Grand Fir trees, Abies grandis, are large, fast growing, evergreen conifers. Although this hardy tree is suitable for most deep soils, it doesn't like polluted urban sites or growing on the coast. Abies grandis has a straight trunk and a compact canopy. Older trees tend to develop odd shaped branches that begin growing one way and suddenly twist around for no apparent reason, giving each tree its own character. The scented needles are deep glossy green with pale grey-green, almost silver, undersides.
The Grand fir produces cigar shaped cones that fall every year, providing a regular food source to both birds and ground animals. It s not suitable for a clipped hedge but it can be grown as a screening tree up to about 60 metres high. It is a good, tall windbreak tree.
Grand Fir saplings are only delivered bareroot, during winter (Nov-Apr). All of our young trees and shrubs are measured by their height in centimetres above the ground (the roots aren't measured).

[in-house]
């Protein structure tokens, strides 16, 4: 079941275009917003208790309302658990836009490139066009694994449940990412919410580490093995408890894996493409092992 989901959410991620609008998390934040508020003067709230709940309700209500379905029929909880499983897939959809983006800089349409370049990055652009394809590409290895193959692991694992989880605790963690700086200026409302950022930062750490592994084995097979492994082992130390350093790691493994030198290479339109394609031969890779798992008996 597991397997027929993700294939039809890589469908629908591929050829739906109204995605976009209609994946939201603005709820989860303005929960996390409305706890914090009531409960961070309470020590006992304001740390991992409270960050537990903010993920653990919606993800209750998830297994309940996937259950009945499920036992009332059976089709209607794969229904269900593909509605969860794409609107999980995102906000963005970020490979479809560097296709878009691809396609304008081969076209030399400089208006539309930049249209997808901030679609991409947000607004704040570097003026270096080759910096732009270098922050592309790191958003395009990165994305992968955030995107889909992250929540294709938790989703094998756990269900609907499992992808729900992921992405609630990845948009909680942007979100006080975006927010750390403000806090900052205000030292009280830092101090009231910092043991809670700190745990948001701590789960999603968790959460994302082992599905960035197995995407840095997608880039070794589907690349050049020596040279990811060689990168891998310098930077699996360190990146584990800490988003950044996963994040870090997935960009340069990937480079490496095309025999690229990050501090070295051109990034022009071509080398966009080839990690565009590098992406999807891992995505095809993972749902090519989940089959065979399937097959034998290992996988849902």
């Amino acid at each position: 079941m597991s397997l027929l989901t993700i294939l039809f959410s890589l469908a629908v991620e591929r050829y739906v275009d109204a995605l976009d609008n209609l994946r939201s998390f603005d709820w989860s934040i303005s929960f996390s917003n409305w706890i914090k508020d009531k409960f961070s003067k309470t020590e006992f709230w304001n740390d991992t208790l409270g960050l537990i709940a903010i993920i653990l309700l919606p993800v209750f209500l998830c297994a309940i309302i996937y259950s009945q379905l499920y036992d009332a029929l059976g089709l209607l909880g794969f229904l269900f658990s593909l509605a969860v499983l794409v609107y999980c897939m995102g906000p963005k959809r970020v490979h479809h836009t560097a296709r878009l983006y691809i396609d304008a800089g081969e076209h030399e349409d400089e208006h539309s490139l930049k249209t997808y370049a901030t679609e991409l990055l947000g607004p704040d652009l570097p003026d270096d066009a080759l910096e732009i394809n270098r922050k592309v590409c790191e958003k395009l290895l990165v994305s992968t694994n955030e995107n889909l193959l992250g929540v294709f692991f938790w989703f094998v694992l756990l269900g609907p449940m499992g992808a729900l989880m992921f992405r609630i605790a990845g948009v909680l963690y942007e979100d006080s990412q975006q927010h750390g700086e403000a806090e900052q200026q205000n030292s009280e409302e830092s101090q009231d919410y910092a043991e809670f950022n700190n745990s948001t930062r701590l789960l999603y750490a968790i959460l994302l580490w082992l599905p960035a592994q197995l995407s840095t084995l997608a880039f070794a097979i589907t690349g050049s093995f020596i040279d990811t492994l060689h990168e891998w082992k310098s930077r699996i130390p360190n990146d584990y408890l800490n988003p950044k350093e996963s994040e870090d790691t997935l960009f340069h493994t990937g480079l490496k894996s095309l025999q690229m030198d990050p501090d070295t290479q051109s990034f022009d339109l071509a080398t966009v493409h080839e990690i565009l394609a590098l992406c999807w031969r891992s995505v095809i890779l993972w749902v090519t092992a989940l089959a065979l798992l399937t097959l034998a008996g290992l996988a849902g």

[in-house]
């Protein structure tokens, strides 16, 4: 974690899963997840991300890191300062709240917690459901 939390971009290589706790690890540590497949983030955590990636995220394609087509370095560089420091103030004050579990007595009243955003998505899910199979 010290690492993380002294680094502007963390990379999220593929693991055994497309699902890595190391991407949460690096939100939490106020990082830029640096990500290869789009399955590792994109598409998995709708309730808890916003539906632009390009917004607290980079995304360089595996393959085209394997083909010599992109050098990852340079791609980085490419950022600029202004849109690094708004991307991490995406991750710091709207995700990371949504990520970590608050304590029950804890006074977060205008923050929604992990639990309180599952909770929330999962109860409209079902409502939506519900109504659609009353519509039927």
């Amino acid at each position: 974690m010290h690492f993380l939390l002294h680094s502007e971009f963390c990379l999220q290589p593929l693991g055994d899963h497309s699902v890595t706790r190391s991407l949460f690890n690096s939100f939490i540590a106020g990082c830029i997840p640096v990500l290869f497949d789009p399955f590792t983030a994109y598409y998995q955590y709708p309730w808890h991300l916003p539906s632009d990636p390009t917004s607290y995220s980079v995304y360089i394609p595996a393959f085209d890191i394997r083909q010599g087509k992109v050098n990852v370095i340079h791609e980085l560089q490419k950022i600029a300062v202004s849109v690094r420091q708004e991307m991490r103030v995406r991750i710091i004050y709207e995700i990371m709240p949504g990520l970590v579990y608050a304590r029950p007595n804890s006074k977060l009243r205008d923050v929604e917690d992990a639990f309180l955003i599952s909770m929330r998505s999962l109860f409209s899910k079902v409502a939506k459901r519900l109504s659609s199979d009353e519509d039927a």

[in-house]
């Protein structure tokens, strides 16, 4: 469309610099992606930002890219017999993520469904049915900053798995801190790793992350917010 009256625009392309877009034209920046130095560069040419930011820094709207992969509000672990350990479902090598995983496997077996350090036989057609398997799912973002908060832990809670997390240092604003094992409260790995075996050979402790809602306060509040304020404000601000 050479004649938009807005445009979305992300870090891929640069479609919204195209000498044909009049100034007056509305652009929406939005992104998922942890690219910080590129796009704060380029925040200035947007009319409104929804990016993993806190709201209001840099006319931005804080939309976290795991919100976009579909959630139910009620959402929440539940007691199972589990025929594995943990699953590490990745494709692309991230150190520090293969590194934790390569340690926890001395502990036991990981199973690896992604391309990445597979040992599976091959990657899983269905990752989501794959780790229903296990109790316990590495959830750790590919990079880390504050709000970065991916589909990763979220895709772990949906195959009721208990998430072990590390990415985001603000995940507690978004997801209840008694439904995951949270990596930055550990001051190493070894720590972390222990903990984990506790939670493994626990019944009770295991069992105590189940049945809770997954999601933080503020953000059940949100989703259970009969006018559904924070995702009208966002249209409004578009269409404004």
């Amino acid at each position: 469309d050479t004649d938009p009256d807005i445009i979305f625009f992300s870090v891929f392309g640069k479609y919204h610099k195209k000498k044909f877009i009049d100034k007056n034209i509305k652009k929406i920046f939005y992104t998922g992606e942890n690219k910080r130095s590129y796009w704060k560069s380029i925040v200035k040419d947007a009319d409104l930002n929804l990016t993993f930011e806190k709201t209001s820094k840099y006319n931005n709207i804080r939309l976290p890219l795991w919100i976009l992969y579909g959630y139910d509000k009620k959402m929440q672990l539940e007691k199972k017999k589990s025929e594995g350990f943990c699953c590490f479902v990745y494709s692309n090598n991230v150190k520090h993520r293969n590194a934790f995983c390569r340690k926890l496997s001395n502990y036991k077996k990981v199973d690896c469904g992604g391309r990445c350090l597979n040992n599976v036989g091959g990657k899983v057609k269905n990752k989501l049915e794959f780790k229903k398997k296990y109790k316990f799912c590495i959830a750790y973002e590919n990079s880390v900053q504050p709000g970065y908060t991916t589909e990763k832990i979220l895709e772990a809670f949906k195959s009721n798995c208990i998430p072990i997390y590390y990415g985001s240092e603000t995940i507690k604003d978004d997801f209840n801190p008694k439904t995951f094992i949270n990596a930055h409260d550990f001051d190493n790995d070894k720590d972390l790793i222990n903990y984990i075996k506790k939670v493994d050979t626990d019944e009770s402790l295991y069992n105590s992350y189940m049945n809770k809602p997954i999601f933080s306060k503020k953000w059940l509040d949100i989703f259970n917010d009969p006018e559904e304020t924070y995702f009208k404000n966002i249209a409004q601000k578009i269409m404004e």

History & uses of Abies grandis: Grand firs are native to the Western parts of North America and Canada. They were discovered by the Scottish Botanist David Douglas and brought back here in 1830. His explorations and the trees he sent back had a massive impact on our woodlands and timber industry. The largest Grand Fir trees on record were up to 75 metres, but the British climate is unlikely to produce such giants. It is one of the most productive timber trees of the "silver" fir group and even though it isn't native, it has become one of the most useful trees for plantations in Britain, especially in Scotland.
It may be interesting to note that our native red squirrel, which has had such a hard time competing against the American grey squirrel, is now mostly found surviving in forests of these trees.